WIGGINS, MS (WLOX) - It is clear that Steve Cobb made an impression as a person and a professional way beyond the borders of his hometown of Wiggins. What was also clear is that he will leave a legacy of hard work and dedication to church and family.
Cobb was one of two people killed on Monday at a U.S. Forest Service controlled burn in the DeSoto National Forest.
The line into First Baptist Church in Wiggins never let up for his visitation on Friday. Hundreds of family members and friends came to share support, stories and plenty of hugs and handshakes.
U.S. Forest Service employees also lined up in honor of their fellow worker and friend. Among those friends was Nancy Brewton. Like everyone else, she was shocked to hear the news of his death.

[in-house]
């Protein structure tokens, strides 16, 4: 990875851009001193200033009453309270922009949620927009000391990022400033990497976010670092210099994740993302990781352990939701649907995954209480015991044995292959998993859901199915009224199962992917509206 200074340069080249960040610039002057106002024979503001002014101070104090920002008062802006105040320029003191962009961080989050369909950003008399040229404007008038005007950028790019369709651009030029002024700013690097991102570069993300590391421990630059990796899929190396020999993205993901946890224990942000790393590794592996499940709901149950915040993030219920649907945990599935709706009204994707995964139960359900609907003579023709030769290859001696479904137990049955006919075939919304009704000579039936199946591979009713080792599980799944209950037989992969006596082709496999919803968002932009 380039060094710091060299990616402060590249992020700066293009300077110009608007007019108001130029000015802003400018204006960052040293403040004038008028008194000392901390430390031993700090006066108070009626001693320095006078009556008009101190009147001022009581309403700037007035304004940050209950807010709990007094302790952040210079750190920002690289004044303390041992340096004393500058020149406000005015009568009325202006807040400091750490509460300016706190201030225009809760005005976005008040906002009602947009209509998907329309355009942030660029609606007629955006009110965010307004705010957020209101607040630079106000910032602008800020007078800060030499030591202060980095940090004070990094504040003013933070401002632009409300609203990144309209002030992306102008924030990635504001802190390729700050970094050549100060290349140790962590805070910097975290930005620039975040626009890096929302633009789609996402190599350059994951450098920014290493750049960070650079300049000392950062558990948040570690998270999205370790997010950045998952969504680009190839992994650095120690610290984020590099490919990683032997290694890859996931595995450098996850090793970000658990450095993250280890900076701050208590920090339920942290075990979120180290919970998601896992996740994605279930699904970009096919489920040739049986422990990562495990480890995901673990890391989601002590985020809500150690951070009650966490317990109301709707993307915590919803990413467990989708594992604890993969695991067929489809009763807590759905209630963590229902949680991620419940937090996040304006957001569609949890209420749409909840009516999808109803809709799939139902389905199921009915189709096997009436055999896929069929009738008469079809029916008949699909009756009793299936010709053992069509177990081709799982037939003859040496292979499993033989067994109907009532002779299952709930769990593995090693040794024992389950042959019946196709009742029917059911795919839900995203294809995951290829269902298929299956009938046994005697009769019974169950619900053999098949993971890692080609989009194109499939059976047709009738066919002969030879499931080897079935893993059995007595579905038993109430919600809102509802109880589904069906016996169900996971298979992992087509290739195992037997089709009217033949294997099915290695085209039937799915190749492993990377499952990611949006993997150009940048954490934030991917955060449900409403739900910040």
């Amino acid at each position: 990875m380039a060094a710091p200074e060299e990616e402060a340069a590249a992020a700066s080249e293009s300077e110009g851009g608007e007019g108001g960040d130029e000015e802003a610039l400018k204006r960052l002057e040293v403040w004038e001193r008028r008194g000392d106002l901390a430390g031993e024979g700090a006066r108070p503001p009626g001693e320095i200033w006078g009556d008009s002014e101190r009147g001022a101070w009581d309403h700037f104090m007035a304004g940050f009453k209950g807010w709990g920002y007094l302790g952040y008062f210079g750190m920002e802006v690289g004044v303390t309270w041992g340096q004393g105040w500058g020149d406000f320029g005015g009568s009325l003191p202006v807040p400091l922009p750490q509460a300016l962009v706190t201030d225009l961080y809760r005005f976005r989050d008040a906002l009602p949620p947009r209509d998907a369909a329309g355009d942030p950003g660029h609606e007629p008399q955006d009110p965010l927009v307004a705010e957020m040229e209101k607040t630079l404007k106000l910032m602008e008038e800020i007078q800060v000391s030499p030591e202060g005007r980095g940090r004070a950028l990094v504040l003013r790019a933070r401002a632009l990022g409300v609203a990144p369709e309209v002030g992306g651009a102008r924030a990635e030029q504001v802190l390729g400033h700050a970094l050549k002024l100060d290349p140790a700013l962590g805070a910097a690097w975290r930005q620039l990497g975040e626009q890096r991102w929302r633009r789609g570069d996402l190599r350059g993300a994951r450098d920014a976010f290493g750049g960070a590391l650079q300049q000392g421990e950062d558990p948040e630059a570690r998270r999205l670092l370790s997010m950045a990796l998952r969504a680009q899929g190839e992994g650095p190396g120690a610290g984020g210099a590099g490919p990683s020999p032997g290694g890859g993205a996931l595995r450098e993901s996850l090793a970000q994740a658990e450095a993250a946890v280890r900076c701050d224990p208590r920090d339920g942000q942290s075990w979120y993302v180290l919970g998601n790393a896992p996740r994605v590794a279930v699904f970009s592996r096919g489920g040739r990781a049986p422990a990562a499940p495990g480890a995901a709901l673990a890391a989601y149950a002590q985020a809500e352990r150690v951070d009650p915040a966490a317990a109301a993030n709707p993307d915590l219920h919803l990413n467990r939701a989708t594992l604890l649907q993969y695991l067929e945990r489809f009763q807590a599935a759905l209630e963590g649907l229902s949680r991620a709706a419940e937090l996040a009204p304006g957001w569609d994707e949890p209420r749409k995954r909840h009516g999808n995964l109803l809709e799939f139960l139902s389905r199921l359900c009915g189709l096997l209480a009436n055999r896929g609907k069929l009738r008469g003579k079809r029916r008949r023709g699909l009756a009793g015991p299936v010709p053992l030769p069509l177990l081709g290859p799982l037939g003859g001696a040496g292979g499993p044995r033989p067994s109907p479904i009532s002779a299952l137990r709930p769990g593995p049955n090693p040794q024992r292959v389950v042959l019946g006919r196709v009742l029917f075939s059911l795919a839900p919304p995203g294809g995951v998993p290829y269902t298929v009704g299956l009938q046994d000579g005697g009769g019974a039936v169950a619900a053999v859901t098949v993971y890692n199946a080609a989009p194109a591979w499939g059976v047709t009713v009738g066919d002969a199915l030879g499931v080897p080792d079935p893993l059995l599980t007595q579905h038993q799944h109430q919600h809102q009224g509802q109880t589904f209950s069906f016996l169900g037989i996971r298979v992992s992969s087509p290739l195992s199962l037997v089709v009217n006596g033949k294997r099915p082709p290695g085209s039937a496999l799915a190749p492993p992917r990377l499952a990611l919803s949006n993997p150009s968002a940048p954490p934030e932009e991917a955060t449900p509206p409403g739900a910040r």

"After I got the, 'Oh, no. I can't believe it' out of the way, I realized that Steve was face to face with Jesus," Brewton said. "And what a better place to be. I know it's heartache for us, but Steve had such a wonderful faith, and his family has such a wonderful faith that the healing will begin."
The Forest Service knew his value as well.
"He was a wonderful person and employee," said Greta Boley, the Forest Supervisor of National Forests in Mississippi. "He loved the work that he did. He was a firefighter from his heart. He was in his element when he was doing what he was doing, but all of us are hurting, and we will be hurting for a while. It's going to take some time for us to heal."
Cobb, an outdoor enthusiast, was a deacon and Sunday school teacher at this church. He was dedicated to his wife, Cindy, son, Adam, daughter, Jenna Parsons and three grandchildren.
His friend and coworker Don Neal shared a favorite story of his while they were on a working trip in Oregon.
"I remember we had some bears coming in on our camp, and I think everybody was looking at him, a couple of other the big guys, he was a big heavy built guy, to take care of the bears if they came in on us," Neal said. "We were looking for Steve to protect us."